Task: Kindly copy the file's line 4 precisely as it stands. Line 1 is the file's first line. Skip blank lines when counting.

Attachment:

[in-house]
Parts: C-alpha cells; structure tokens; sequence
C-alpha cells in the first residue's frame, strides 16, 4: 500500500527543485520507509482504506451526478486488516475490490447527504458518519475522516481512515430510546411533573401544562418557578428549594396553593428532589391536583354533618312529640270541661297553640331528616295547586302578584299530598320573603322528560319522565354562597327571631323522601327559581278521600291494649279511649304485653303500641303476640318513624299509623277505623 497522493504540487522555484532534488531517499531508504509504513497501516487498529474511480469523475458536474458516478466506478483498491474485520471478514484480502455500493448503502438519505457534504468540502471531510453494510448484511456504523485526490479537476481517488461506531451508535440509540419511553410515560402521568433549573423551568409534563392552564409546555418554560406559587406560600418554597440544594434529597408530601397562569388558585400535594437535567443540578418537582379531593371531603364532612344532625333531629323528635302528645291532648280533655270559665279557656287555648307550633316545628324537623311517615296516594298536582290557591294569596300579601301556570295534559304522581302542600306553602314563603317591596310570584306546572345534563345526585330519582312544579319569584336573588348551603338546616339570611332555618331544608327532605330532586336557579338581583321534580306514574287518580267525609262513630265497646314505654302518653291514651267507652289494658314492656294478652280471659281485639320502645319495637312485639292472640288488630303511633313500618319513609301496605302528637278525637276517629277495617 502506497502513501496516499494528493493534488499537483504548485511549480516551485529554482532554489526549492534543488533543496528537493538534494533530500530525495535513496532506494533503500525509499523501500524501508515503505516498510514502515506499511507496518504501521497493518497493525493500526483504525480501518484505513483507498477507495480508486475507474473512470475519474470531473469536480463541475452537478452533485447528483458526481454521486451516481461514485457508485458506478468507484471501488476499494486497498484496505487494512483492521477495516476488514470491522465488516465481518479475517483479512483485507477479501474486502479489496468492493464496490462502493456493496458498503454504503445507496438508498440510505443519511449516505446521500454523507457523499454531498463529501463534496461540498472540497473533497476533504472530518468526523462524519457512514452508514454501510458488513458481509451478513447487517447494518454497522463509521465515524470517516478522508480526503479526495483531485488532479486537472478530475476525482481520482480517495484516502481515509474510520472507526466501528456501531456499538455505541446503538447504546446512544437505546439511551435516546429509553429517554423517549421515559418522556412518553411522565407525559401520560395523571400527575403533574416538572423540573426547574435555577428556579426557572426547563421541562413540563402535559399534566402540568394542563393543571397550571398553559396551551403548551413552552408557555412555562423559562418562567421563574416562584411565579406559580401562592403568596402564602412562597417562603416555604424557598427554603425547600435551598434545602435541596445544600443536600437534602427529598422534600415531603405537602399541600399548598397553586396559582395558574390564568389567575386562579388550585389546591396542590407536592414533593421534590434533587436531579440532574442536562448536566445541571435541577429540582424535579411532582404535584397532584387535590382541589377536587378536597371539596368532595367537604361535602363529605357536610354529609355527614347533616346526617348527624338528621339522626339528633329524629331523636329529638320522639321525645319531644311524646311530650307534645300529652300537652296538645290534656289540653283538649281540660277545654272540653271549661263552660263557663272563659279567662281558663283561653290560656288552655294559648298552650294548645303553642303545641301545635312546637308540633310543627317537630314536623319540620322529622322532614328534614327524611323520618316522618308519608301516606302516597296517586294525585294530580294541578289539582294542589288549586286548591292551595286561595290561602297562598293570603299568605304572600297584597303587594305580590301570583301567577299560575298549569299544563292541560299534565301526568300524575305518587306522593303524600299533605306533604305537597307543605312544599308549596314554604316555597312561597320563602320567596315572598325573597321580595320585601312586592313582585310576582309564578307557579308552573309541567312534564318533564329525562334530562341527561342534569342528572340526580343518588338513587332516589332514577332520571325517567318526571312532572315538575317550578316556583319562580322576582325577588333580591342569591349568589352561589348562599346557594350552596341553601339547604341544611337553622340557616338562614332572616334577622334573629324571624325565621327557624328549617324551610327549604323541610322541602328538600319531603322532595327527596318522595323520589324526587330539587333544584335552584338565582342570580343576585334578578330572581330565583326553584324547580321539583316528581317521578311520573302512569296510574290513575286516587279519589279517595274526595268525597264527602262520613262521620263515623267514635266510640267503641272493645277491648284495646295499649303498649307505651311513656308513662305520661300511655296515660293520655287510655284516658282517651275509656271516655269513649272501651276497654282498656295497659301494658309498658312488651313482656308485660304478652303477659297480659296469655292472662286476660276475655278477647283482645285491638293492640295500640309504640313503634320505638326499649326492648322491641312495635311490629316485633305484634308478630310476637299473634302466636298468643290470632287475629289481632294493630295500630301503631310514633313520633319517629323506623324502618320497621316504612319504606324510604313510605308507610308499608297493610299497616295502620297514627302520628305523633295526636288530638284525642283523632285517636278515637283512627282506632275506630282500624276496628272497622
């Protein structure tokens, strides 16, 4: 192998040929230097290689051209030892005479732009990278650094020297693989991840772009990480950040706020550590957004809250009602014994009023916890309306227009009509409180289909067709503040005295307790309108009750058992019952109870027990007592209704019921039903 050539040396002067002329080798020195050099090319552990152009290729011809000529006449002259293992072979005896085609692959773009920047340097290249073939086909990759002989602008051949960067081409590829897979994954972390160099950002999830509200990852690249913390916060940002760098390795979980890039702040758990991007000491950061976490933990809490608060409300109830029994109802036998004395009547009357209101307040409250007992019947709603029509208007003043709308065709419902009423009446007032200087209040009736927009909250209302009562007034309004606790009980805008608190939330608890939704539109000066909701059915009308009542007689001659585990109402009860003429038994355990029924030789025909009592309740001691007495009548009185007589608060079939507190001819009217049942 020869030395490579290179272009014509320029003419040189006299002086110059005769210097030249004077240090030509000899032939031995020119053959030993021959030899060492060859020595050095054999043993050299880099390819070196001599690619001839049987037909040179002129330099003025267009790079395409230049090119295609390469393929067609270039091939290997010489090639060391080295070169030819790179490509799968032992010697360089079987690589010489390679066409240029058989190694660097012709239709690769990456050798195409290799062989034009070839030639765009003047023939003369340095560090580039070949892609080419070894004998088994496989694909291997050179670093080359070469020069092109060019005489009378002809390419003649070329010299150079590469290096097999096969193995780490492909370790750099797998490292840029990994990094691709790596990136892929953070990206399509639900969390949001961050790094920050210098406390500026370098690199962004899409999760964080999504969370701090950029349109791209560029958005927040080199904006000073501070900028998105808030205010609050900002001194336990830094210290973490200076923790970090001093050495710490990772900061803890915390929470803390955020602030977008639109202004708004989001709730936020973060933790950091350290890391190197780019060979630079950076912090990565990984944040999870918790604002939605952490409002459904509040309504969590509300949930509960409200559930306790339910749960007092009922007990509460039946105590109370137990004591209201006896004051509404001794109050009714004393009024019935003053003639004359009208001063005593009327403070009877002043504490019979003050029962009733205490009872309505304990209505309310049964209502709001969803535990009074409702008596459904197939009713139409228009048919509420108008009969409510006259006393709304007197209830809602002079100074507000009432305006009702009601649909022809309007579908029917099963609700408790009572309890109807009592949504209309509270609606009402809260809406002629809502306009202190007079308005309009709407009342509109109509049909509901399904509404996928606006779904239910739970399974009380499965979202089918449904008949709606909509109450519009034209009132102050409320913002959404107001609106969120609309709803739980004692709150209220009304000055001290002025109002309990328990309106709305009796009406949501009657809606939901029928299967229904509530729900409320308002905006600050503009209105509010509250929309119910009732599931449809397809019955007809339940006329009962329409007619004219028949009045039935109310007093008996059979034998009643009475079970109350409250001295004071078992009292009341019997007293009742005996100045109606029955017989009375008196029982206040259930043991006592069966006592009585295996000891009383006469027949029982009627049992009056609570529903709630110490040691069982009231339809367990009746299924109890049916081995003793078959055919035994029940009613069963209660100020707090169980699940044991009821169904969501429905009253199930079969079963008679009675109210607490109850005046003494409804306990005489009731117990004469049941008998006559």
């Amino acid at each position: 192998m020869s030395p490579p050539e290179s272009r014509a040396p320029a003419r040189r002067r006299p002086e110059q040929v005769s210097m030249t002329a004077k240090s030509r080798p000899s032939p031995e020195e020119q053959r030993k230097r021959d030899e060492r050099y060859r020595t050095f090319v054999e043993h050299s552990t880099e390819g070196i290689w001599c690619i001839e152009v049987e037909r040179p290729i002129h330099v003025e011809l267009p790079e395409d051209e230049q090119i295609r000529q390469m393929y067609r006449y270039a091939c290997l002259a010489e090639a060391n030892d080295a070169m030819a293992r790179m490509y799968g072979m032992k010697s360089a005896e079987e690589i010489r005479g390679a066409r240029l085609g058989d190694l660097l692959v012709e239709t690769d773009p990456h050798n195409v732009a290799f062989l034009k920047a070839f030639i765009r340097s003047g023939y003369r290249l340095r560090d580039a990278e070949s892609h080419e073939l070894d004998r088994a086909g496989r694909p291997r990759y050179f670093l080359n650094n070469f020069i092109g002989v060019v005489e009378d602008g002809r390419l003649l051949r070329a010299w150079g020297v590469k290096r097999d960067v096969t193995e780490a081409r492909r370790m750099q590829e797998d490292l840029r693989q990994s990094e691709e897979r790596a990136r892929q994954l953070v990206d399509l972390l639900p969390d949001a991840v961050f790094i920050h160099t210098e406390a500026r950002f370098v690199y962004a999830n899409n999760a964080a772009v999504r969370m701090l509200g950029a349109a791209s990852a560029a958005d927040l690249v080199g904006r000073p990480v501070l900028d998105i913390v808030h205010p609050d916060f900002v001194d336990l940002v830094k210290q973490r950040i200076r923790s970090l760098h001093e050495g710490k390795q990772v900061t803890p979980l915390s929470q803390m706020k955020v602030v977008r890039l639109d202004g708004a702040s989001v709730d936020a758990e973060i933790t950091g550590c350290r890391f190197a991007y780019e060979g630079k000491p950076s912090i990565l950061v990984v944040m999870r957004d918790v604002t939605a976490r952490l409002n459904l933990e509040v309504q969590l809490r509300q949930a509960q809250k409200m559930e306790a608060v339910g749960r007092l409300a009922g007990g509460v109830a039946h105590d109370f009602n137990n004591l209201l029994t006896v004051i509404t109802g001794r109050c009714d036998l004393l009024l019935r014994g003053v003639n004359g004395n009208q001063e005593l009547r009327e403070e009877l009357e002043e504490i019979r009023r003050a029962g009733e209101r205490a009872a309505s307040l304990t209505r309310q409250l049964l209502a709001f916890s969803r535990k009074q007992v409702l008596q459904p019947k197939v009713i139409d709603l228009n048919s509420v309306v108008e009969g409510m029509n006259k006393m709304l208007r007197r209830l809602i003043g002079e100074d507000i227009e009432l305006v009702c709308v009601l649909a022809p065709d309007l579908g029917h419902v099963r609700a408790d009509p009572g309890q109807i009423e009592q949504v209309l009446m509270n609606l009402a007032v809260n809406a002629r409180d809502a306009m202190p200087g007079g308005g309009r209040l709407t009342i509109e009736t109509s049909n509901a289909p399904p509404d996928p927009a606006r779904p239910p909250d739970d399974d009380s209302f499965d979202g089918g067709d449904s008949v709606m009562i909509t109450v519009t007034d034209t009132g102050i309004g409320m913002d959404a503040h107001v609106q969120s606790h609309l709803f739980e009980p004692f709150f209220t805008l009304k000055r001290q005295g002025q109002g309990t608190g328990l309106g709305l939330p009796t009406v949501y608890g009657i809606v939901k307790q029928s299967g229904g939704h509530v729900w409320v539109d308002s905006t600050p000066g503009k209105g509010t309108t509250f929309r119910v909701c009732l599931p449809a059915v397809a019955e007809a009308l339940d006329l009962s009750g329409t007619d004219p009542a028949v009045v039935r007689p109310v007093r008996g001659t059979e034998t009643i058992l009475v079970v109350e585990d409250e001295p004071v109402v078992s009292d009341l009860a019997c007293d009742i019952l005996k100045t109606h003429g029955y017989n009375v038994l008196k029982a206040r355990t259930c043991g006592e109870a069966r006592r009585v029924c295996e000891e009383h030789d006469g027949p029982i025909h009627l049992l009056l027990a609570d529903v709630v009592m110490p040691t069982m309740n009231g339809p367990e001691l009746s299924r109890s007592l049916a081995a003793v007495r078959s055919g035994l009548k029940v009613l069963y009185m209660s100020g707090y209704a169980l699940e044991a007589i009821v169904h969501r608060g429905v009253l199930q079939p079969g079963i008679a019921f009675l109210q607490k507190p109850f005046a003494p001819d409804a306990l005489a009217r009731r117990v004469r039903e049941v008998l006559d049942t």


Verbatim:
């Protein structure tokens, strides 16, 4: 192998040929230097290689051209030892005479732009990278650094020297693989991840772009990480950040706020550590957004809250009602014994009023916890309306227009009509409180289909067709503040005295307790309108009750058992019952109870027990007592209704019921039903 050539040396002067002329080798020195050099090319552990152009290729011809000529006449002259293992072979005896085609692959773009920047340097290249073939086909990759002989602008051949960067081409590829897979994954972390160099950002999830509200990852690249913390916060940002760098390795979980890039702040758990991007000491950061976490933990809490608060409300109830029994109802036998004395009547009357209101307040409250007992019947709603029509208007003043709308065709419902009423009446007032200087209040009736927009909250209302009562007034309004606790009980805008608190939330608890939704539109000066909701059915009308009542007689001659585990109402009860003429038994355990029924030789025909009592309740001691007495009548009185007589608060079939507190001819009217049942 020869030395490579290179272009014509320029003419040189006299002086110059005769210097030249004077240090030509000899032939031995020119053959030993021959030899060492060859020595050095054999043993050299880099390819070196001599690619001839049987037909040179002129330099003025267009790079395409230049090119295609390469393929067609270039091939290997010489090639060391080295070169030819790179490509799968032992010697360089079987690589010489390679066409240029058989190694660097012709239709690769990456050798195409290799062989034009070839030639765009003047023939003369340095560090580039070949892609080419070894004998088994496989694909291997050179670093080359070469020069092109060019005489009378002809390419003649070329010299150079590469290096097999096969193995780490492909370790750099797998490292840029990994990094691709790596990136892929953070990206399509639900969390949001961050790094920050210098406390500026370098690199962004899409999760964080999504969370701090950029349109791209560029958005927040080199904006000073501070900028998105808030205010609050900002001194336990830094210290973490200076923790970090001093050495710490990772900061803890915390929470803390955020602030977008639109202004708004989001709730936020973060933790950091350290890391190197780019060979630079950076912090990565990984944040999870918790604002939605952490409002459904509040309504969590509300949930509960409200559930306790339910749960007092009922007990509460039946105590109370137990004591209201006896004051509404001794109050009714004393009024019935003053003639004359009208001063005593009327403070009877002043504490019979003050029962009733205490009872309505304990209505309310049964209502709001969803535990009074409702008596459904197939009713139409228009048919509420108008009969409510006259006393709304007197209830809602002079100074507000009432305006009702009601649909022809309007579908029917099963609700408790009572309890109807009592949504209309509270609606009402809260809406002629809502306009202190007079308005309009709407009342509109109509049909509901399904509404996928606006779904239910739970399974009380499965979202089918449904008949709606909509109450519009034209009132102050409320913002959404107001609106969120609309709803739980004692709150209220009304000055001290002025109002309990328990309106709305009796009406949501009657809606939901029928299967229904509530729900409320308002905006600050503009209105509010509250929309119910009732599931449809397809019955007809339940006329009962329409007619004219028949009045039935109310007093008996059979034998009643009475079970109350409250001295004071078992009292009341019997007293009742005996100045109606029955017989009375008196029982206040259930043991006592069966006592009585295996000891009383006469027949029982009627049992009056609570529903709630110490040691069982009231339809367990009746299924109890049916081995003793078959055919035994029940009613069963209660100020707090169980699940044991009821169904969501429905009253199930079969079963008679009675109210607490109850005046003494409804306990005489009731117990004469049941008998006559």